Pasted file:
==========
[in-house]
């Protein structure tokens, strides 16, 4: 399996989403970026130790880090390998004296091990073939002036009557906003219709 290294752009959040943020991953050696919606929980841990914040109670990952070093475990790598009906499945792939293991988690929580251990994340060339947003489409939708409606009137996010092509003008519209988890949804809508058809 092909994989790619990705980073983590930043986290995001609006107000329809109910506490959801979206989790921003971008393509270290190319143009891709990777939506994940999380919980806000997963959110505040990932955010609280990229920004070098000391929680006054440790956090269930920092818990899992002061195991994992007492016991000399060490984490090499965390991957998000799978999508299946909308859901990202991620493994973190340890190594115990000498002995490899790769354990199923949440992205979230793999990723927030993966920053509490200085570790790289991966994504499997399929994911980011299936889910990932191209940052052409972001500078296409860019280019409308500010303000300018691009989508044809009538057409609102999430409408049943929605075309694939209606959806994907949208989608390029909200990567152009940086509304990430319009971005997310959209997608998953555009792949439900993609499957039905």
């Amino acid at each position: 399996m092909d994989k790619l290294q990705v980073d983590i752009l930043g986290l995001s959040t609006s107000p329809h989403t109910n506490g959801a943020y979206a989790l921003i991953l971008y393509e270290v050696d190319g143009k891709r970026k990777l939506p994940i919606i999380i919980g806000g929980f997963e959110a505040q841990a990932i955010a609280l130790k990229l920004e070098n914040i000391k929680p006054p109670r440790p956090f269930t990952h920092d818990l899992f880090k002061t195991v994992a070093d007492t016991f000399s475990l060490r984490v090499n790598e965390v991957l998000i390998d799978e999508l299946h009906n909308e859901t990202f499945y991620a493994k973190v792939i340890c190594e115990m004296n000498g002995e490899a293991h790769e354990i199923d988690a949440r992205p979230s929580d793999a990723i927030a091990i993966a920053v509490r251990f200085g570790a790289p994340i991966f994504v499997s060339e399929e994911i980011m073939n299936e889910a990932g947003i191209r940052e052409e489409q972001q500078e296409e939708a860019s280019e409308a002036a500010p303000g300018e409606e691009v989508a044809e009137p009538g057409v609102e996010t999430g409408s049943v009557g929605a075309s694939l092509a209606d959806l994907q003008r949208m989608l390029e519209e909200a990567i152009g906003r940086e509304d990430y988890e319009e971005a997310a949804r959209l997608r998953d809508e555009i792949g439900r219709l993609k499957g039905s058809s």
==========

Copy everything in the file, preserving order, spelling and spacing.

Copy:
[in-house]
């Protein structure tokens, strides 16, 4: 399996989403970026130790880090390998004296091990073939002036009557906003219709 290294752009959040943020991953050696919606929980841990914040109670990952070093475990790598009906499945792939293991988690929580251990994340060339947003489409939708409606009137996010092509003008519209988890949804809508058809 092909994989790619990705980073983590930043986290995001609006107000329809109910506490959801979206989790921003971008393509270290190319143009891709990777939506994940999380919980806000997963959110505040990932955010609280990229920004070098000391929680006054440790956090269930920092818990899992002061195991994992007492016991000399060490984490090499965390991957998000799978999508299946909308859901990202991620493994973190340890190594115990000498002995490899790769354990199923949440992205979230793999990723927030993966920053509490200085570790790289991966994504499997399929994911980011299936889910990932191209940052052409972001500078296409860019280019409308500010303000300018691009989508044809009538057409609102999430409408049943929605075309694939209606959806994907949208989608390029909200990567152009940086509304990430319009971005997310959209997608998953555009792949439900993609499957039905």
């Amino acid at each position: 399996m092909d994989k790619l290294q990705v980073d983590i752009l930043g986290l995001s959040t609006s107000p329809h989403t109910n506490g959801a943020y979206a989790l921003i991953l971008y393509e270290v050696d190319g143009k891709r970026k990777l939506p994940i919606i999380i919980g806000g929980f997963e959110a505040q841990a990932i955010a609280l130790k990229l920004e070098n914040i000391k929680p006054p109670r440790p956090f269930t990952h920092d818990l899992f880090k002061t195991v994992a070093d007492t016991f000399s475990l060490r984490v090499n790598e965390v991957l998000i390998d799978e999508l299946h009906n909308e859901t990202f499945y991620a493994k973190v792939i340890c190594e115990m004296n000498g002995e490899a293991h790769e354990i199923d988690a949440r992205p979230s929580d793999a990723i927030a091990i993966a920053v509490r251990f200085g570790a790289p994340i991966f994504v499997s060339e399929e994911i980011m073939n299936e889910a990932g947003i191209r940052e052409e489409q972001q500078e296409e939708a860019s280019e409308a002036a500010p303000g300018e409606e691009v989508a044809e009137p009538g057409v609102e996010t999430g409408s049943v009557g929605a075309s694939l092509a209606d959806l994907q003008r949208m989608l390029e519209e909200a990567i152009g906003r940086e509304d990430y988890e319009e971005a997310a949804r959209l997608r998953d809508e555009i792949g439900r219709l993609k499957g039905s058809s």